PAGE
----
KAR-Mediated Facilitation of Glutamatergic Transmission at PF-PuC Is Contingent on cAMP-Dependent Signaling

With the selectivity of the action of KA verified, in subsequent experiments we examined the second messenger system that mediates the facilitation of eEPSCs. First, we tested whether PKA was involved in the increased eEPSCs, by inhibiting either the cAMP-mediated activation of PKA, or the catalytic activity of the kinase, by respectively treating slices with the inhibitors cAMP-Rp or H-89. With the addition of 100 μM cAMP-Rp or 2 μM H-89, the facilitation of the eEPSC amplitude by 3 μM KA was eliminated (88 ± 3%, n = 7 after cAMP-Rp and 92 ± 6%, n = 7 after H-89, vs. KA 3 μM, 131 ± 9%, n = 13 Figures 2A,B). cAMP-Rp and H-89 alone produced only small decrements in the eEPSC amplitude (7 ± 3% and 10 ± 4%, respectively, n = 5, data not shown). The data together point to PKA playing an obligatory part in the observed KA-mediated modulation of PF-PuC cerebellar glutamatergic transmission.

FIGURE 2
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Figure 2. Activation of adenylyl cyclase (AC) and downstream protein kinase A (PKA) underlies the kainate-mediated facilitation of glutamate release in PF-PuC synapses. (A) Time-course of the effect of KA on eEPSC amplitude in cAMP-Rp treated slices. Inset shows representative traces showing that KA (3 μM) does not increase the amplitude of the eEPSCs in cAMP-Rp treated slices. (B) Inhibition of PKA by cAMP-Rp (100 μM) or H-89 (2 μM) and activation of AC by forskolin (30 μM) prevented the facilitatory action of KA. Inhibition of protein kinase c (PKC) with calphostin C (1 μM) has no effect on the KA enhancement of the eEPSC amplitude. The facilitatory effect of KA is not affected in slices treated with pertussis toxin. The number of slices (from two to three mice) is indicated in parenthesis at the top of each bar. Results are expressed as means ± SEM (**P < 0.01, ANOVA test).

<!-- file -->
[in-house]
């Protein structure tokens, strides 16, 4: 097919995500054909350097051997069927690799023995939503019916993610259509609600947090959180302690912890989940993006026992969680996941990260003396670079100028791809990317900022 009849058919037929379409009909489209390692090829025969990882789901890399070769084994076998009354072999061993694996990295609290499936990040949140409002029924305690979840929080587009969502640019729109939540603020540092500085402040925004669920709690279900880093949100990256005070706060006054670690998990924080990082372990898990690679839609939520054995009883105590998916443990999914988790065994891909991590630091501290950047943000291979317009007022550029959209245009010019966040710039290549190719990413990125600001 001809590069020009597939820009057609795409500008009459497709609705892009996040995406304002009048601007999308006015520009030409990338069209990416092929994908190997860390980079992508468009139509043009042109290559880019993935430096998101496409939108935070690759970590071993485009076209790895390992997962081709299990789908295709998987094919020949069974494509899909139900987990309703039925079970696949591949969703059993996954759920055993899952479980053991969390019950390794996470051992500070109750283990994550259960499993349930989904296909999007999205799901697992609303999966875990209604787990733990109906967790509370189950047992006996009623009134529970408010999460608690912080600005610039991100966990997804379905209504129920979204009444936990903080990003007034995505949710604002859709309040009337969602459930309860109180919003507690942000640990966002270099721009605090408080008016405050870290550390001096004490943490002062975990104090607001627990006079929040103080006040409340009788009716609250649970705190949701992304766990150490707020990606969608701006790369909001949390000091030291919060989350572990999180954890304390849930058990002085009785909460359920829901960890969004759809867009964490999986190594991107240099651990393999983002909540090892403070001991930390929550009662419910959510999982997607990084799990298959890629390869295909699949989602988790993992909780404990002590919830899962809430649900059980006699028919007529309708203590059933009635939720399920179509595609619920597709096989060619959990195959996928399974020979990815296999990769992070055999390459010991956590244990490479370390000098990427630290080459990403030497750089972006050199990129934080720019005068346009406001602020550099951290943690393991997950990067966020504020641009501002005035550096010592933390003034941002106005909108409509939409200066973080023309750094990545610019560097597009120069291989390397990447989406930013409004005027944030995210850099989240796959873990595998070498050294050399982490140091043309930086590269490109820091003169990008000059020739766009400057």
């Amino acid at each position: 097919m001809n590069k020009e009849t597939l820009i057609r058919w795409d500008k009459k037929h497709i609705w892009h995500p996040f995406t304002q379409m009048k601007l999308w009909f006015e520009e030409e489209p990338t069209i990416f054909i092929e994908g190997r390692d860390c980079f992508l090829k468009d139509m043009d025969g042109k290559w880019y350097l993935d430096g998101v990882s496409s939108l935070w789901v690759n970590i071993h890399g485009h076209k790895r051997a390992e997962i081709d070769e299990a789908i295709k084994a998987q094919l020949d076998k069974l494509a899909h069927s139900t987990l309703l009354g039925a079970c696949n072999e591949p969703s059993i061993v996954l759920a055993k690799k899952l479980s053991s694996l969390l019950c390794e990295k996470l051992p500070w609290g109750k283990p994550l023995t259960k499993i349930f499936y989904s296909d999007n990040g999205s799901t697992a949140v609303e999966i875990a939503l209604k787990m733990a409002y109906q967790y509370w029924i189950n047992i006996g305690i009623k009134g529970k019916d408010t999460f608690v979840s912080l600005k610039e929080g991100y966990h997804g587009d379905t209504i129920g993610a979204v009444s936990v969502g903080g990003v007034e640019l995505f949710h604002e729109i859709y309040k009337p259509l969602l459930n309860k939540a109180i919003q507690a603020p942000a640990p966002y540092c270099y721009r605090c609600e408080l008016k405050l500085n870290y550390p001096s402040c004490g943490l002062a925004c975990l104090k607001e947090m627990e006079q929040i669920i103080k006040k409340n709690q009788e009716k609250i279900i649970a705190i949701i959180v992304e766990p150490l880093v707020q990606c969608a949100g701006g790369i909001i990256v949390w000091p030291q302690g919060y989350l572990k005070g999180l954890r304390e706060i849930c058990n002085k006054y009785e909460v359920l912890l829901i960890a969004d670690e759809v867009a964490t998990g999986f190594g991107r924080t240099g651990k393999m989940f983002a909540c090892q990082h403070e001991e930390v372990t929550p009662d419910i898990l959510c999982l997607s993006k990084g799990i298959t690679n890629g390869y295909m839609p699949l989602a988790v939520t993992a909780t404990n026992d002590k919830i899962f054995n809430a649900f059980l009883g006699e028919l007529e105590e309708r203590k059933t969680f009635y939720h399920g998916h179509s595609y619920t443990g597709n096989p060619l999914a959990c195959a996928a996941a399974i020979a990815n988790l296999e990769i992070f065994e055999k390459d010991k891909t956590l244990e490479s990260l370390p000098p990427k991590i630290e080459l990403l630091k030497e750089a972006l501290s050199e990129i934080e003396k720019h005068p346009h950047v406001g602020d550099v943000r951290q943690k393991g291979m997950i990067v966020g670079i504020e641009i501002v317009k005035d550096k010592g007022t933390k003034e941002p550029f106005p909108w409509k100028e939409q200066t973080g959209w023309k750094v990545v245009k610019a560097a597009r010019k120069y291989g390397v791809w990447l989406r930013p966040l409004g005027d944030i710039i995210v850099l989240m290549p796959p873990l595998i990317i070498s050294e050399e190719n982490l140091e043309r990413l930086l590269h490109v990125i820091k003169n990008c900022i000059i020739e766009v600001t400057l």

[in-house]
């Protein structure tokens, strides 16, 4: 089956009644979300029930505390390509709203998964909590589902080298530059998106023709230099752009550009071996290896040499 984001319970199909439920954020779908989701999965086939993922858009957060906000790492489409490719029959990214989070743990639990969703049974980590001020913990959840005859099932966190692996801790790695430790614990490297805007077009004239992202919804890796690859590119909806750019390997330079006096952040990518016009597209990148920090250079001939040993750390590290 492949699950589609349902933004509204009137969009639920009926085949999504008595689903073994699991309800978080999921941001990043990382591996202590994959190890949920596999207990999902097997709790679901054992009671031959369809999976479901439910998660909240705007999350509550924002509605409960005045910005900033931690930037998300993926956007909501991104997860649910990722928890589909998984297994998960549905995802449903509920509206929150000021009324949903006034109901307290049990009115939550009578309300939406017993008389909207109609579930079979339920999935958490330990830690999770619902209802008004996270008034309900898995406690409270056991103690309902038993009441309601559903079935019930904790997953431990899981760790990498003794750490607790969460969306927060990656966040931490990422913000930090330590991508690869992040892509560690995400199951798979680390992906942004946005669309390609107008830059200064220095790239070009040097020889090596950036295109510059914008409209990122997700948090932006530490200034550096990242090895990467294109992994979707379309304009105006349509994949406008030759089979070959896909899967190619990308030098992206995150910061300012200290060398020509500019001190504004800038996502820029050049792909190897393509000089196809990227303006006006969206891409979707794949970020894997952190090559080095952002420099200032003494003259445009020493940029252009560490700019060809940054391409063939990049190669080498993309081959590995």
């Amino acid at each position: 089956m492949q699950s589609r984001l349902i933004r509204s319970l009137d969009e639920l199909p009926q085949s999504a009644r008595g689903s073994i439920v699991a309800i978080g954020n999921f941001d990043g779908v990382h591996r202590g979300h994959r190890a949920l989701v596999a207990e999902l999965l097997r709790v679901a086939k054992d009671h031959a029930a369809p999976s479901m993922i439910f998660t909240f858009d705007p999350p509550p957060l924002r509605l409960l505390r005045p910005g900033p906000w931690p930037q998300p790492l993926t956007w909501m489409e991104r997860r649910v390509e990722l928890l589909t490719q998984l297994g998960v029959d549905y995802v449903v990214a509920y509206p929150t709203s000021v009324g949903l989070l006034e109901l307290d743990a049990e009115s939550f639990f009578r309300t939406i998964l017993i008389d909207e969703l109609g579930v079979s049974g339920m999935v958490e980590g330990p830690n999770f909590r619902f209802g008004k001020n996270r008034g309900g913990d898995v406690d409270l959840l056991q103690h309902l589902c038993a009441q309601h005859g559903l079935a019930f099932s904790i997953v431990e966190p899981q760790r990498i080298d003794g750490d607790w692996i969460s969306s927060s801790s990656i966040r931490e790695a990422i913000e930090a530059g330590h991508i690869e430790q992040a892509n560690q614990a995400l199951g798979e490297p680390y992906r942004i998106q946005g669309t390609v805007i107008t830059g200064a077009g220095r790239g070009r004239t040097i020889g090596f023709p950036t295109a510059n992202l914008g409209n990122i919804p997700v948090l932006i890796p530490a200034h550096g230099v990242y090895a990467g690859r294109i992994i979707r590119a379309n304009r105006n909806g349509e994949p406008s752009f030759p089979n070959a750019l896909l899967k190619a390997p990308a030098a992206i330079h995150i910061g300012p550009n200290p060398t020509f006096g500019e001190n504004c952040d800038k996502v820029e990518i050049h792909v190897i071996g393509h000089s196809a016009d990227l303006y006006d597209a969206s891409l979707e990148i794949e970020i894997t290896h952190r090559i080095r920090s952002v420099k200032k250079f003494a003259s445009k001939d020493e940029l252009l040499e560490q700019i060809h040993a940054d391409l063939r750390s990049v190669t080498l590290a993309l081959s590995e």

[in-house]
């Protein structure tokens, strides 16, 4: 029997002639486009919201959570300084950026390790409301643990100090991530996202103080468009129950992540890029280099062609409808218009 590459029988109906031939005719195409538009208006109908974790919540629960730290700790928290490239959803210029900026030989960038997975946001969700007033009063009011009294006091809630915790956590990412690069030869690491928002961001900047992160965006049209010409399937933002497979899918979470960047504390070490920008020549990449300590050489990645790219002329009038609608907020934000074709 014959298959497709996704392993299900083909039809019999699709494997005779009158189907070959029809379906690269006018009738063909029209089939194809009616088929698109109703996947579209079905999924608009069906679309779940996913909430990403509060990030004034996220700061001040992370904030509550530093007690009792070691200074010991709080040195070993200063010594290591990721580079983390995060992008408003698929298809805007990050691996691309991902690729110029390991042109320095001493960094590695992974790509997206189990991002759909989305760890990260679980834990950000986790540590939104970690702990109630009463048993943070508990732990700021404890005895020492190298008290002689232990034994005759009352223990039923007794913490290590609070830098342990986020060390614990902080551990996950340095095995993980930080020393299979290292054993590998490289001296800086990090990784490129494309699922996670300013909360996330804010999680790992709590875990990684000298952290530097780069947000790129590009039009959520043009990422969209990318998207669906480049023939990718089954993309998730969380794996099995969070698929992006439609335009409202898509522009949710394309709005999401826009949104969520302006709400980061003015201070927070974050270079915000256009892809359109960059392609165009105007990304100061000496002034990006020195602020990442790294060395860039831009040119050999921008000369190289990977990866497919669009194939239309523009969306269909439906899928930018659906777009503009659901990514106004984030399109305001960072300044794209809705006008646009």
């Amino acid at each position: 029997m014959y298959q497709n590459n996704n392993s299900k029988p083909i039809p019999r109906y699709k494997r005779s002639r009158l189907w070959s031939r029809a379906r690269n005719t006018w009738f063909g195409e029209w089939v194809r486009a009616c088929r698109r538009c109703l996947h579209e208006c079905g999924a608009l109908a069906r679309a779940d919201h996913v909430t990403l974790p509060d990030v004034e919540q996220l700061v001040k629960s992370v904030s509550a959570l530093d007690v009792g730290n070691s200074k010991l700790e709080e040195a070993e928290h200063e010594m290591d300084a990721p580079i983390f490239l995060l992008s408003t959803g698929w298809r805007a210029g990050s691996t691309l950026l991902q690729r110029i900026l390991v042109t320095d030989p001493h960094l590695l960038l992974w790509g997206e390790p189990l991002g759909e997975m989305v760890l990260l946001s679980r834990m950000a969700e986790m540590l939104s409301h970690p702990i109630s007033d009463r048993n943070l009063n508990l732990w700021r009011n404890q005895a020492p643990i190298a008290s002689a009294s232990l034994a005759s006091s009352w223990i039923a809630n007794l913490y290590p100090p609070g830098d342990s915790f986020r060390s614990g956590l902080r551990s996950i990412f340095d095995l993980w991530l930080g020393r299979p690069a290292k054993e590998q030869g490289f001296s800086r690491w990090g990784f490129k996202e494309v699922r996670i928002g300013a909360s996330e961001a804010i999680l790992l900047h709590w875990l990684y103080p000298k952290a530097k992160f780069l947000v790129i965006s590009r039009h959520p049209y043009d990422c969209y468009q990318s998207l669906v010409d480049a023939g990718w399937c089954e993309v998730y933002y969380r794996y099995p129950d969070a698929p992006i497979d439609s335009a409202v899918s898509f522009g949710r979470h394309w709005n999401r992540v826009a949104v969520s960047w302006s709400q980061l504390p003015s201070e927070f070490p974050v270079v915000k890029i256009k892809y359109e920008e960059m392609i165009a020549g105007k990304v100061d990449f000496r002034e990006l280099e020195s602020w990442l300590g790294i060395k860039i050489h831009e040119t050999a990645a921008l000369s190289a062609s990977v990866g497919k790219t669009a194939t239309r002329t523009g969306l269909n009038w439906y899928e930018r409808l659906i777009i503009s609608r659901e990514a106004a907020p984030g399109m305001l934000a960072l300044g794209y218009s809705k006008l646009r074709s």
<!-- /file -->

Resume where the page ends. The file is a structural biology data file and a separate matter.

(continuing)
For further corroboration, we next examined the KA-mediated facilitation of eEPSCs in presence of direct AC activation by forskolin. Given that forskolin produces long-lasting effects (Tong et al., 1996), slices were preincubated for 1 h with the diterpene in these experiments. KA application to forskolin (30 μM)-treated slices failed to alter eEPSC amplitudes (95 ± 4%, n = 6, Figure 2B). This observation evinces that the previous AC activation by forskolin, obviates KAR-mediated regulation at PC-PuC synapses. To ensure that the forskolin-mediate abrogation of KAR regulation was indeed due the elevation of cAMP production, rather than a non-specific effect, we used 1,9-dideoxyforskolin, the inactive diterpine analog of forskolin, in control experiments. With dideoxyforskolin (100 μM) incubation of slices, KA (3 μM) invoked a facilitation of 42 ± 5% (to 142 ± 5% of baseline, n = 5) in the amplitude of the eEPSCs, comparable to KA controls. This corroborates that occlusion of the KA receptor-mediated modulation by forskolin can indeed be ascribed to an increase in cAMP levels due to a pharmacological stimulation of AC. In sum, these data support the hypothesis that forskolin, through an AC/cAMP/PKA pathway, occludes the metabotropic, facilitatory and presynaptic action of KARs at PF-PuC synapses.